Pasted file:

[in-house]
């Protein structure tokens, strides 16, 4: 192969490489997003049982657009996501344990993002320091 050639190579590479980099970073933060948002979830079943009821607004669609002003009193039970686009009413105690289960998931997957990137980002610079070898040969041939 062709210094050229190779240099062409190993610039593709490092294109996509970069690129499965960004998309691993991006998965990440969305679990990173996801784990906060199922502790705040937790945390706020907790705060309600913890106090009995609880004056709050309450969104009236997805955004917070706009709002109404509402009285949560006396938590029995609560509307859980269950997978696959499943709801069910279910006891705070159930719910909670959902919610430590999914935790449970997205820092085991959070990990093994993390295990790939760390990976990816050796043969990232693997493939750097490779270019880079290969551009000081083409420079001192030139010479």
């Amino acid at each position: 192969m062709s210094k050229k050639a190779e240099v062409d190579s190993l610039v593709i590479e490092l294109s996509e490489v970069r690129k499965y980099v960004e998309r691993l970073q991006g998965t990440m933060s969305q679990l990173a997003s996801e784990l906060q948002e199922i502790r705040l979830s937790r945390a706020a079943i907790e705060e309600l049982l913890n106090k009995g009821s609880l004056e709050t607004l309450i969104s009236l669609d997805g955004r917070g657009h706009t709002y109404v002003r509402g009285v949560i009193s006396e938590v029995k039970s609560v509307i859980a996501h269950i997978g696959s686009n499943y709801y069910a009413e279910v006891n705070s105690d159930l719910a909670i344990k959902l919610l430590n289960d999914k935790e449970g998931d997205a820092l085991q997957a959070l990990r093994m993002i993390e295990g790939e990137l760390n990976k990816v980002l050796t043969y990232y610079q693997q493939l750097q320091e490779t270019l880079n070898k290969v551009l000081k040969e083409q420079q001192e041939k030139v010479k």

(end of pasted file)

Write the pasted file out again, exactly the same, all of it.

[in-house]
């Protein structure tokens, strides 16, 4: 192969490489997003049982657009996501344990993002320091 050639190579590479980099970073933060948002979830079943009821607004669609002003009193039970686009009413105690289960998931997957990137980002610079070898040969041939 062709210094050229190779240099062409190993610039593709490092294109996509970069690129499965960004998309691993991006998965990440969305679990990173996801784990906060199922502790705040937790945390706020907790705060309600913890106090009995609880004056709050309450969104009236997805955004917070706009709002109404509402009285949560006396938590029995609560509307859980269950997978696959499943709801069910279910006891705070159930719910909670959902919610430590999914935790449970997205820092085991959070990990093994993390295990790939760390990976990816050796043969990232693997493939750097490779270019880079290969551009000081083409420079001192030139010479």
């Amino acid at each position: 192969m062709s210094k050229k050639a190779e240099v062409d190579s190993l610039v593709i590479e490092l294109s996509e490489v970069r690129k499965y980099v960004e998309r691993l970073q991006g998965t990440m933060s969305q679990l990173a997003s996801e784990l906060q948002e199922i502790r705040l979830s937790r945390a706020a079943i907790e705060e309600l049982l913890n106090k009995g009821s609880l004056e709050t607004l309450i969104s009236l669609d997805g955004r917070g657009h706009t709002y109404v002003r509402g009285v949560i009193s006396e938590v029995k039970s609560v509307i859980a996501h269950i997978g696959s686009n499943y709801y069910a009413e279910v006891n705070s105690d159930l719910a909670i344990k959902l919610l430590n289960d999914k935790e449970g998931d997205a820092l085991q997957a959070l990990r093994m993002i993390e295990g790939e990137l760390n990976k990816v980002l050796t043969y990232y610079q693997q493939l750097q320091e490779t270019l880079n070898k290969v551009l000081k040969e083409q420079q001192e041939k030139v010479k």